Often, Common, Some, and Free offers lyrical meditations on a world and self in constant flux
Samuel Amadon, Associate Professor of English and director of the MFA Program at UofSC, has published his latest book of poetry, Often, Common, Some, And Free (Omnidawn 2021). The publisher describes this as “a book about transformation. Moving across varied formal and aesthetic terrains, these poems take on the subject of change… The speaker is in movement—walking, flying, swimming, and taking the train, while also constantly twisting in his sentences, turning into different versions of himself, and braiding his voice with others.” The subjects of these poems include “Robert Moses’s career transforming the cityscape of New York” and “the robbery of works from Boston’s Gardner Museum.”
The praise for this latest collection has been effusive.
“I soaked up these poems like a character wandering from pool to pool in a John Cheever story. I dove into them as into an enchanted David Hockney swimming pool painting. Samuel Amadon immerses you in the ‘advanced fantasies’ of a silver-tongued poet. Meaning is never exactly narrative. It’s saturated with vernacular fluency, lyrical acuity, expressive idiosyncrasy. You simply have to read this fascinating book to grasp its mercurial energies, its enigmatic clarity. Often, Common, Some, And Free is remarkable and wonderfully irreducible.’”
-- Terrance Hayes, author of American Sonnets
“These poems Beatrice us into an infrastructure-past, natter us through a not-so-grand civic grandeur that’s something like a citizenship stolen from us before we were ever born. You might want to chlorinate your feet after you break open this spine—it seems every genius has a red velvet swing to hide. Get your coffee to go.”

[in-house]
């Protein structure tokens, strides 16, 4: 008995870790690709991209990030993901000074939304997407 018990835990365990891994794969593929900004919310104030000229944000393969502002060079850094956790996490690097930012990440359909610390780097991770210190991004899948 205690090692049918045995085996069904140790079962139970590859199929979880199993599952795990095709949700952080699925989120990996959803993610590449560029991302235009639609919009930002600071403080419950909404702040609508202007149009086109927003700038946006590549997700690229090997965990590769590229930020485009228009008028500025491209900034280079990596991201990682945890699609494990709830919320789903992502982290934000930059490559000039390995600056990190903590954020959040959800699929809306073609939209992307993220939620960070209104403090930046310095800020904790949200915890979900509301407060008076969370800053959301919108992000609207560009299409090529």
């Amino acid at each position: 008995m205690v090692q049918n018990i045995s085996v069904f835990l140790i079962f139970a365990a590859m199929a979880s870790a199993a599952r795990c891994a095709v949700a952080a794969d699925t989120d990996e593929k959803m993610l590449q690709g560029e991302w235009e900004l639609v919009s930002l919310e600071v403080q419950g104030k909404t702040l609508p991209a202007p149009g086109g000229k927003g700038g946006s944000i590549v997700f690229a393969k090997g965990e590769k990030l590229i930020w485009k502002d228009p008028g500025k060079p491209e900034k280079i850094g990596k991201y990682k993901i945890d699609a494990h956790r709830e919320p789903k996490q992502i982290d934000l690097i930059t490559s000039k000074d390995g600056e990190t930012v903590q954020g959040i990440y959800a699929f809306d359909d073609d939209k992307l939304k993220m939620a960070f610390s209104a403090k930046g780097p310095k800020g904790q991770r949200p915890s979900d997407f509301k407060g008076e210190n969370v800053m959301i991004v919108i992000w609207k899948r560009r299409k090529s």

-- Magdalena Zurawski, author of The Tiniest Muzzle Sings Songs of Freedom
“The figure who wanders the streets of New York, in Amadon’s latest book, can’t help but see, behind every edifice—including his own self—the demolition required to build any site. Welded by reverie and hypotheses, enjambment and psychogeography, these lyrics act less like frozen music, as composed by Robert Moses, than scaffolding. Reading them is akin to sandblasting a façade while treading a relay of boards, casually vertiginous and ‘belilaced’ by a botany of asphalt and human sprawl. Their logic and syntax are potholed and cracked, coaxing us to look down, as well as up, as we follow no map. Taxis and swimming pools, turnstiles and bridges, lovers in coffee shops: ‘the city is an idea,’ our guide proposes, continuing where O’Hara and Oppen left off, an opening crossed by the mind and feet in sync, or syncopation. Now concerted, now astray, the score for this Gotham eclogue is a bewildering, weirdly infectious tinnitus, ‘ringing everywhere for me / too.’”
-- Andrew Zawacki, author of Unsun: f/11
Amadon is the author of several other books: Listener (Solid Objects 2020), The Hartford Book (Cleveland State 2012), winner of the Believer Poetry Book Award, and Like a Sea (Iowa 2010), winner of the Iowa Poetry Prize. His poems have appeared in The New Yorker, The Nation, Poetry, American Poetry Review, Kenyon Review, Ploughshares, and Lana Turner. He is the author of four chapbooks, including Each H from Ugly Duckling Presse. He is an equally prolific critic and regularly reviews poetry in venues such as The Believer, Boston Review, Lana Turner: a journal of poetry and opinion, and Rain Taxi. In addition, he edits the poetry journal Oversound with Liz Countryman.